230680 Tribal affiliations, health conceptions and preventive health care strategies: Participatory action research with Francophone African immigrant and refugee women

Monday, November 8, 2010 : 3:45 PM - 4:00 PM

Sharon D. Morrison, PhD, MSPH , Department of Public Health Education, University of North Carolina at Greensboro, Greensboro, NC
Komal Desai, BS , Department of Cemistry and Biochemistry, University of North Carolina at Greensboro, Greensboro, NC
Amina Tahirou, BS , United African Sisters of North Carolina, Greensboro, NC
United African Sisters of North Carolina (UASNC) is a community-based organization that was created in 2009. Its mission is to create a framework within which immigrant and refugee women from English-speaking and Francophone Africa are free to meet each other, provide mutual support and encourage empowerment. Additionally the organization helps women to “understand their new home and to help them learn how to access services and opportunities that are available to them.” Facilitated by funding from the University of North Carolina, we developed a collaborative project with UASNC to examine how tribal affiliations and traditions influence current health conceptualizations and preventive health care practice among African immigrant and refugee women living in housing communities in Greensboro, North Carolina. The project was guided by the participatory action research (PAR) model. With guidance from UASNC executive members we developed and implemented language appropriate interview protocols to engage women in a process of describing their tribal backgrounds, concept of health and sickness, traditional strategies for preventive health care, familiarity and experience with U.S. health care system and likelihood of accessing preventive health care for self and family. Analysis of the interviews involved an iterative process in which UASNC collaborators and women interviewees reviewed and verified key themes that emerged. This presentation will highlight thematic findings and their theoretical and practical significance to UASNC's “next steps” in addressing immigrant and refugee women's empowerment for successful health promotion and disease prevention. We will also discuss lessons learned from utilizing the PAR model.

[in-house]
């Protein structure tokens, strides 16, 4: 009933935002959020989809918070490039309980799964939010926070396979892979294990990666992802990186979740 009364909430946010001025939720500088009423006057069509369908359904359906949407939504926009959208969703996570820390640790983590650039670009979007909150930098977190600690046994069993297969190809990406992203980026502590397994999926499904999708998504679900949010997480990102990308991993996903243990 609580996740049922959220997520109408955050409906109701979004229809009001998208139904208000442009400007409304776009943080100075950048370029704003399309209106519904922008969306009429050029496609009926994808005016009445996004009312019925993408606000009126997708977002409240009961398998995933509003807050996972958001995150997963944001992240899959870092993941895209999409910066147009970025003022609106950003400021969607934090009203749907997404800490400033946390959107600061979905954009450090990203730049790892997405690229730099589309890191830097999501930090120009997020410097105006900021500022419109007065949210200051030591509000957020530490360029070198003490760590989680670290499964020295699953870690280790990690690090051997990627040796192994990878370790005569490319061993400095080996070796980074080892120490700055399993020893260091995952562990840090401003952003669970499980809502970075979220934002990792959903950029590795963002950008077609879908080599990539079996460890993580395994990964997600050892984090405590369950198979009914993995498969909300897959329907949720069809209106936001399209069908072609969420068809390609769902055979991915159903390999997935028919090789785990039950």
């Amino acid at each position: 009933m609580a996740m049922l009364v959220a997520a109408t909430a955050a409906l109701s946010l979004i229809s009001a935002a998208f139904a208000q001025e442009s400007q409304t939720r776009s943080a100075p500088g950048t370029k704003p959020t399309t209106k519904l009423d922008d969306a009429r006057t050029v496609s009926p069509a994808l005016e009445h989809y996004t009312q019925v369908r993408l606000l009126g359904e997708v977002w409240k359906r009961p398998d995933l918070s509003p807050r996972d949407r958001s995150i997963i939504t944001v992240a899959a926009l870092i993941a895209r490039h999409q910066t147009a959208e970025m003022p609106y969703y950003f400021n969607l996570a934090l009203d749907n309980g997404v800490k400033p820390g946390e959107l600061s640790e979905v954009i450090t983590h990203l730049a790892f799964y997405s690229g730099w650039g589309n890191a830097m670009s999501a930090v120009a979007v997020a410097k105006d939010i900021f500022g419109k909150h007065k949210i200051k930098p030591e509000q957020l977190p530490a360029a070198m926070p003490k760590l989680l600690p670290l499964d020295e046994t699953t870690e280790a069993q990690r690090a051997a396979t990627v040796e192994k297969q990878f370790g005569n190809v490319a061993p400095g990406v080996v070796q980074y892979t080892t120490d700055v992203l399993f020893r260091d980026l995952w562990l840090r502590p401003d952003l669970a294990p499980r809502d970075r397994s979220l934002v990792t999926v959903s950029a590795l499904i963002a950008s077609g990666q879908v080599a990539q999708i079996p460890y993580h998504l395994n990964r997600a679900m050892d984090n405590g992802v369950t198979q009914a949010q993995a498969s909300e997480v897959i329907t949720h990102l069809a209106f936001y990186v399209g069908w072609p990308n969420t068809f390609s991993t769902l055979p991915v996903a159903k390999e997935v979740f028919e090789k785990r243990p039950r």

Learning Areas:
Assessment of individual and community needs for health education
Diversity and culture
Planning of health education strategies, interventions, and programs
Public health or related research

Learning Objectives:
At the conclusion of the presentation participants will be able to (a) describe at least two ways tribal affiliations and traditions influence African immigrant and refugee women’s conceptions of health and preventive health care practice, (b) list at least two important considerations when using the PAR model for public health research with African immigrant and refugee women

Keywords: Immigrant Women, Primary Prevention

Presenting author's disclosure statement:

Qualified on the content I am responsible for because: I am qualified to present as I am a faculty member and researcher whose teaching and research area includes immigrant and refugee health promotion.
Any relevant financial relationships? No

I agree to comply with the American Public Health Association Conflict of Interest and Commercial Support Guidelines, and to disclose to the participants any off-label or experimental uses of a commercial product or service discussed in my presentation.